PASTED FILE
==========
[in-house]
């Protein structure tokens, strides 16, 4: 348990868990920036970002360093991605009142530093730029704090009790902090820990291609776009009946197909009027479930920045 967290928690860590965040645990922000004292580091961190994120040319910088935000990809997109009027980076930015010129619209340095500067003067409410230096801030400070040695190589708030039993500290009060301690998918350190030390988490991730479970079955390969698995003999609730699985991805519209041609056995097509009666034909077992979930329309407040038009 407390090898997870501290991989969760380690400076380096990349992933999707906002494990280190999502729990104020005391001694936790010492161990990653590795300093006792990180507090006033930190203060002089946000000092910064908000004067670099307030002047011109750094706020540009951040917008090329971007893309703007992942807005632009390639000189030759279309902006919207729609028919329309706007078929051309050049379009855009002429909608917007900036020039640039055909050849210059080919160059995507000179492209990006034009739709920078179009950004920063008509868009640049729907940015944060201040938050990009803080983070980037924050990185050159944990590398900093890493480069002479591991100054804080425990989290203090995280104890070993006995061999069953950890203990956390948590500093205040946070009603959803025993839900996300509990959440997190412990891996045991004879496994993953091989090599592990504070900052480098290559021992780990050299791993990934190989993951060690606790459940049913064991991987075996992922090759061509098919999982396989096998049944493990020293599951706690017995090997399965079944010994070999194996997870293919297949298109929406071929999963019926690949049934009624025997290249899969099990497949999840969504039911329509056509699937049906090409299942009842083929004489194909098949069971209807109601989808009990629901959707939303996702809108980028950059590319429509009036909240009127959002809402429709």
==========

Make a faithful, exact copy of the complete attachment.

[in-house]
């Protein structure tokens, strides 16, 4: 348990868990920036970002360093991605009142530093730029704090009790902090820990291609776009009946197909009027479930920045 967290928690860590965040645990922000004292580091961190994120040319910088935000990809997109009027980076930015010129619209340095500067003067409410230096801030400070040695190589708030039993500290009060301690998918350190030390988490991730479970079955390969698995003999609730699985991805519209041609056995097509009666034909077992979930329309407040038009 407390090898997870501290991989969760380690400076380096990349992933999707906002494990280190999502729990104020005391001694936790010492161990990653590795300093006792990180507090006033930190203060002089946000000092910064908000004067670099307030002047011109750094706020540009951040917008090329971007893309703007992942807005632009390639000189030759279309902006919207729609028919329309706007078929051309050049379009855009002429909608917007900036020039640039055909050849210059080919160059995507000179492209990006034009739709920078179009950004920063008509868009640049729907940015944060201040938050990009803080983070980037924050990185050159944990590398900093890493480069002479591991100054804080425990989290203090995280104890070993006995061999069953950890203990956390948590500093205040946070009603959803025993839900996300509990959440997190412990891996045991004879496994993953091989090599592990504070900052480098290559021992780990050299791993990934190989993951060690606790459940049913064991991987075996992922090759061509098919999982396989096998049944493990020293599951706690017995090997399965079944010994070999194996997870293919297949298109929406071929999963019926690949049934009624025997290249899969099990497949999840969504039911329509056509699937049906090409299942009842083929004489194909098949069971209807109601989808009990629901959707939303996702809108980028950059590319429509009036909240009127959002809402429709």